In a recent online discussion with a theist, I had to endure a twenty-minute lecture on the afterlife and what it’s going to be like. He rambled on about what heaven is like in remarkable detail, from the fruits that grow over there to the rivers of milk. Then he proceeded to explain to me about hell, with all its fiery pits and multi-headed snakes.
I inquired him if he were a zombie. He said he wasn’t, so as politely as my aching head would allow me to, I asked him to come back later and tell me all about it after he’s returned from the dead. I’m sick of theists talking about afterlife with such confidence as if they just came from the grave.
Whatever happened to those beautiful words, “I don’t know”? Doubt is humble. It teaches us to be open minded about new information as it unfolds before our eyes. It’s a folly to be certain about things that we have no reason to be certain about.
A theist speaks of God with such self-assurance, it seems as if he just had coffee with God, and had a chat with Him about Inception not getting as many Oscar nominations as it deserved. Such pigheadedness alone should disqualify one from being thought of as a rational being. Likewise, any Atheist who’s absolutely certain about God’s non-existence is irrational.
When a person asks me what I think happens after we die, I do not offer him/her an enema of discombobulating, philosophical statements which sound wiser than they actually are, but I just say these three brilliant little words: “I don’t know”.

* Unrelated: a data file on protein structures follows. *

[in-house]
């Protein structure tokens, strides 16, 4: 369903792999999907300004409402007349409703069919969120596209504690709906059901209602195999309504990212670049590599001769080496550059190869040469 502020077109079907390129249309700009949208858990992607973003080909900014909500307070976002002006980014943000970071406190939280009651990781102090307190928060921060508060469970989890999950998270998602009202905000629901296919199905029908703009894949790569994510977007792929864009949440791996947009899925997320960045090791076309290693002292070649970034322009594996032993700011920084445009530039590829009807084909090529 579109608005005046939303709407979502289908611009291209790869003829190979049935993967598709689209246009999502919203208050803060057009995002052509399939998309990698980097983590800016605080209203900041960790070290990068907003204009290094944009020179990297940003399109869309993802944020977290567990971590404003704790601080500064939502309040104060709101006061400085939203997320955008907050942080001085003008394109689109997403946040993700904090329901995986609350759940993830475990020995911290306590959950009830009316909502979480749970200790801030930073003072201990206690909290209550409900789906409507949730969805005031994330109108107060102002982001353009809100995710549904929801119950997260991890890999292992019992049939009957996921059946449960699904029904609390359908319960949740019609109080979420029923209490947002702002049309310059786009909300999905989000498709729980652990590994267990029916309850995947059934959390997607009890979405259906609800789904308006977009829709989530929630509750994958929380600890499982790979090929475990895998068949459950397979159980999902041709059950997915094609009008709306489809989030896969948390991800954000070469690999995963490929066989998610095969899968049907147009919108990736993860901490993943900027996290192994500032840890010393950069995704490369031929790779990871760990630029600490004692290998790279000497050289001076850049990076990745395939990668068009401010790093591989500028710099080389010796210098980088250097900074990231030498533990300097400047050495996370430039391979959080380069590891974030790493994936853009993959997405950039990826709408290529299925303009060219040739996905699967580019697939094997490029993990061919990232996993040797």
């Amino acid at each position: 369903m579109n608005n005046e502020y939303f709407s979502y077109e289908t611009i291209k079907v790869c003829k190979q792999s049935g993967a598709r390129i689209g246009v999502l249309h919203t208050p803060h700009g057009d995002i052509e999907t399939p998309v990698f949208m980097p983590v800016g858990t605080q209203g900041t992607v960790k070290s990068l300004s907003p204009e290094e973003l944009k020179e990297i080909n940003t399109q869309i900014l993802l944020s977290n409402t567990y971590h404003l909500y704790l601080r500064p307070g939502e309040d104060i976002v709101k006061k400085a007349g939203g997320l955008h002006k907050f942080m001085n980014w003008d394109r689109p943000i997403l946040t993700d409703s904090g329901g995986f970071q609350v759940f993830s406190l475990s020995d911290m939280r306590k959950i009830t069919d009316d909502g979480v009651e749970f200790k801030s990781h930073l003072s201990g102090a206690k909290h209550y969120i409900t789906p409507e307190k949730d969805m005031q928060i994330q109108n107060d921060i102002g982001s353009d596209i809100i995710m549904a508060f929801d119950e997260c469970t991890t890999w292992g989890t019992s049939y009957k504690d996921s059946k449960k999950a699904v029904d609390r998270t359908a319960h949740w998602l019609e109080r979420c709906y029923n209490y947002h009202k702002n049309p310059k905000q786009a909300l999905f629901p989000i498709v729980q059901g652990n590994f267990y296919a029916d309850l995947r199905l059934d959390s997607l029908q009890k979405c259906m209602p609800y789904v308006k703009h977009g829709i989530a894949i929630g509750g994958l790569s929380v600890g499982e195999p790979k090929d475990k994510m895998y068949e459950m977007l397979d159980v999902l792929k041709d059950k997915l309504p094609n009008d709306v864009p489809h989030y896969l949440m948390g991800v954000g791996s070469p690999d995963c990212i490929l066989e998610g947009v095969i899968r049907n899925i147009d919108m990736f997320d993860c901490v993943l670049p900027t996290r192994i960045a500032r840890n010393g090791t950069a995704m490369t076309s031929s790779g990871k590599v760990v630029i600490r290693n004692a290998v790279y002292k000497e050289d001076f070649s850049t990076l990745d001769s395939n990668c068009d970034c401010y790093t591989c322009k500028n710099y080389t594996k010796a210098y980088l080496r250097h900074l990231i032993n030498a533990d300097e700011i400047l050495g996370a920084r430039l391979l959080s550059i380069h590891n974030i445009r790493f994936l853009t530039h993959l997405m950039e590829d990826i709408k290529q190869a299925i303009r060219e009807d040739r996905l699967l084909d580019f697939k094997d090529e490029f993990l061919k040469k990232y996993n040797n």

As far as we can tell, dying is like never being born. Mark Twain once said, “I do not fear death. I had been dead for billions and billions of years before I was born and had not suffered the slightest inconvenience from it.”
Humans are so used to the idea of existing, that they find it hard to imagine nothingness. The closest idea we have of death is a calm, dreamless sleep. Other than that, many find it difficult to comprehend what it’s like to be non-existent.
For instance, most people believe that a blind man sees nothing but a curtain of darkness before him, just like we see darkness when we close our eyes. Dead wrong. A blind man sees absolutely nothing…not even the black color that we see with our eyes closed. To help you understand this better, let me ask you what you see behind your head. Do you see a black space? No! You see nothing there because there’s no eye at the back of your head to help detect any light coming from that direction.
It is impossible for a living person to tell precisely what it’s like to be dead. But the best estimate that we can make is that being dead means being nothing.
So go ahead and try it! Say, “I don’t know!”. If you like say something like, “I don’t know for sure, but I have a good hunch that God exists.” or maybe, “I don’t know for sure, but it’s highly unlikely that God exists” (the latter happens to be my stance).
Voltaire once said, “He must be very ignorant for he answers every question he’s asked.” You’re a genius, Volty!